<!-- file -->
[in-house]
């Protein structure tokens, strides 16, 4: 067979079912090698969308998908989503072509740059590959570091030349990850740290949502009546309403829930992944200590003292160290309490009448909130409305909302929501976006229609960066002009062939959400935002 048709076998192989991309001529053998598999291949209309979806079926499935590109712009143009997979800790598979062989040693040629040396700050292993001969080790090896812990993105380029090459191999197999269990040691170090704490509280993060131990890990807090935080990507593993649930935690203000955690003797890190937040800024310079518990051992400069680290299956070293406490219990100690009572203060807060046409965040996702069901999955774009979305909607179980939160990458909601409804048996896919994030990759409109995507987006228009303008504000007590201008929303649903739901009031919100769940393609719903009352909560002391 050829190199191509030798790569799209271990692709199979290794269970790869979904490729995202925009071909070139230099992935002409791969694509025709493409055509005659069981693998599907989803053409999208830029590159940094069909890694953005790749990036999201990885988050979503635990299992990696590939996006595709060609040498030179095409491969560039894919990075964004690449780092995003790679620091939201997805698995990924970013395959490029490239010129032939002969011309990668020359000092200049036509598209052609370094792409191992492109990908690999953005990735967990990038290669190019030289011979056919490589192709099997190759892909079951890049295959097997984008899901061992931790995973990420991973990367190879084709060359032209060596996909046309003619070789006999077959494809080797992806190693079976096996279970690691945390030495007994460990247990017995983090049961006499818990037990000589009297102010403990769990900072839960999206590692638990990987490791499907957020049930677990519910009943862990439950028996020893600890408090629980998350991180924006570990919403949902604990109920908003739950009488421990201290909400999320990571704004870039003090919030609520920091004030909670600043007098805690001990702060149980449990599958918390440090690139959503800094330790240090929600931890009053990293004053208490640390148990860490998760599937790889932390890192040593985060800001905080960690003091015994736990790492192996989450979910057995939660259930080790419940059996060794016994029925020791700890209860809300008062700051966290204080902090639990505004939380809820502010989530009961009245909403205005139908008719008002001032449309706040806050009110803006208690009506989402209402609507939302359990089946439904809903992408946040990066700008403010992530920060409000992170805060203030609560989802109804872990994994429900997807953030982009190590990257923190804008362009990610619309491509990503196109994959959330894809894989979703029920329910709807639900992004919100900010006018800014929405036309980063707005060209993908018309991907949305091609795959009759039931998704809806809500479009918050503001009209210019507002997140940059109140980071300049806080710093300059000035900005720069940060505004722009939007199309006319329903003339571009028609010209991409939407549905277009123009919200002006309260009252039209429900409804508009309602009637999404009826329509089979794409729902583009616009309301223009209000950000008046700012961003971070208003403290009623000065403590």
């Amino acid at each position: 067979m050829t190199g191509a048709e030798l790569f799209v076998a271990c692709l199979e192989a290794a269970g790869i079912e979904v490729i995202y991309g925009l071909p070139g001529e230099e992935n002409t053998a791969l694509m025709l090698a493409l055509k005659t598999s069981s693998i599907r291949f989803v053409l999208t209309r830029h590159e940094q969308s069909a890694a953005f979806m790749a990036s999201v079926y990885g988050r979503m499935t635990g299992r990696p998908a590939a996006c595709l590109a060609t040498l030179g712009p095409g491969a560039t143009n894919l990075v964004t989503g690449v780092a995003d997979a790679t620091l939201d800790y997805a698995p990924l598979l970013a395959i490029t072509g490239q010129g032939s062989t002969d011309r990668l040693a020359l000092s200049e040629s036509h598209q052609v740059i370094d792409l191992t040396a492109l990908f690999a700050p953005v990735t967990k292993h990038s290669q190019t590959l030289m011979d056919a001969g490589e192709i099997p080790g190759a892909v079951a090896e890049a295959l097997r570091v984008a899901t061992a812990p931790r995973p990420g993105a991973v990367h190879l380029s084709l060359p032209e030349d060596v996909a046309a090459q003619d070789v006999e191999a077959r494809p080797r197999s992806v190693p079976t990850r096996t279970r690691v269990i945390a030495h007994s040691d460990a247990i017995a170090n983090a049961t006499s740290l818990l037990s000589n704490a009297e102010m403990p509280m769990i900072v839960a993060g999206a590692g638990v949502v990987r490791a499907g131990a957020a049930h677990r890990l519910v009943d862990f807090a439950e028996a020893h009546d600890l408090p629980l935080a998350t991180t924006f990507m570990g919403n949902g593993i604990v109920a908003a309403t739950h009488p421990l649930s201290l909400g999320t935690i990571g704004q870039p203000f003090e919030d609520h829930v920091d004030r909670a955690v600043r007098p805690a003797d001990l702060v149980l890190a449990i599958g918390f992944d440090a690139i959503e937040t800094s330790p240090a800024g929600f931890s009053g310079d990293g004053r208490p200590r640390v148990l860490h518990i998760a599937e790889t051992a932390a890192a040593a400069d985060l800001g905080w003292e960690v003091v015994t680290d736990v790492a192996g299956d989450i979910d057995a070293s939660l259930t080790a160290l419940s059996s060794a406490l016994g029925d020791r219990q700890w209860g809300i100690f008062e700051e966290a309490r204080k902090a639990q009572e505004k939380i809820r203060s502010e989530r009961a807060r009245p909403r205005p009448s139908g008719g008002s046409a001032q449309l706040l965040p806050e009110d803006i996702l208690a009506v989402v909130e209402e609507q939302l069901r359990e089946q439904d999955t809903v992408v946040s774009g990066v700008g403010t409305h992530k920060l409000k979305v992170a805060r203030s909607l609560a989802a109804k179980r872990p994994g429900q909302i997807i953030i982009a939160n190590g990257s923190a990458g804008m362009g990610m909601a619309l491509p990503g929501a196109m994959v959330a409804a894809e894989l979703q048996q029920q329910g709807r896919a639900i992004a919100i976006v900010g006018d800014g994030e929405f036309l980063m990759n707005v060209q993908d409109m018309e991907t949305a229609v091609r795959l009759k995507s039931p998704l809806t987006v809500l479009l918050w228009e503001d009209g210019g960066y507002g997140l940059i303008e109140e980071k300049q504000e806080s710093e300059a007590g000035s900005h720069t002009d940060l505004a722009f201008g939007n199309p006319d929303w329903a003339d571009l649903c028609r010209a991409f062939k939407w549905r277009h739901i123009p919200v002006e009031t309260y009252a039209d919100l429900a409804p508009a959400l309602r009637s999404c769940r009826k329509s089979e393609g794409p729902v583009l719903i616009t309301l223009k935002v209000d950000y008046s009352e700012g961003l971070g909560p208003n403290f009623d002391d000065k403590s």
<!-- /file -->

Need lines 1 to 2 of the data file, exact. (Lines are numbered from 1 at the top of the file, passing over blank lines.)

[in-house]
């Protein structure tokens, strides 16, 4: 067979079912090698969308998908989503072509740059590959570091030349990850740290949502009546309403829930992944200590003292160290309490009448909130409305909302929501976006229609960066002009062939959400935002 048709076998192989991309001529053998598999291949209309979806079926499935590109712009143009997979800790598979062989040693040629040396700050292993001969080790090896812990993105380029090459191999197999269990040691170090704490509280993060131990890990807090935080990507593993649930935690203000955690003797890190937040800024310079518990051992400069680290299956070293406490219990100690009572203060807060046409965040996702069901999955774009979305909607179980939160990458909601409804048996896919994030990759409109995507987006228009303008504000007590201008929303649903739901009031919100769940393609719903009352909560002391 050829190199191509030798790569799209271990692709199979290794269970790869979904490729995202925009071909070139230099992935002409791969694509025709493409055509005659069981693998599907989803053409999208830029590159940094069909890694953005790749990036999201990885988050979503635990299992990696590939996006595709060609040498030179095409491969560039894919990075964004690449780092995003790679620091939201997805698995990924970013395959490029490239010129032939002969011309990668020359000092200049036509598209052609370094792409191992492109990908690999953005990735967990990038290669190019030289011979056919490589192709099997190759892909079951890049295959097997984008899901061992931790995973990420991973990367190879084709060359032209060596996909046309003619070789006999077959494809080797992806190693079976096996279970690691945390030495007994460990247990017995983090049961006499818990037990000589009297102010403990769990900072839960999206590692638990990987490791499907957020049930677990519910009943862990439950028996020893600890408090629980998350991180924006570990919403949902604990109920908003739950009488421990201290909400999320990571704004870039003090919030609520920091004030909670600043007098805690001990702060149980449990599958918390440090690139959503800094330790240090929600931890009053990293004053208490640390148990860490998760599937790889932390890192040593985060800001905080960690003091015994736990790492192996989450979910057995939660259930080790419940059996060794016994029925020791700890209860809300008062700051966290204080902090639990505004939380809820502010989530009961009245909403205005139908008719008002001032449309706040806050009110803006208690009506989402209402609507939302359990089946439904809903992408946040990066700008403010992530920060409000992170805060203030609560989802109804872990994994429900997807953030982009190590990257923190804008362009990610619309491509990503196109994959959330894809894989979703029920329910709807639900992004919100900010006018800014929405036309980063707005060209993908018309991907949305091609795959009759039931998704809806809500479009918050503001009209210019507002997140940059109140980071300049806080710093300059000035900005720069940060505004722009939007199309006319329903003339571009028609010209991409939407549905277009123009919200002006309260009252039209429900409804508009309602009637999404009826329509089979794409729902583009616009309301223009209000950000008046700012961003971070208003403290009623000065403590």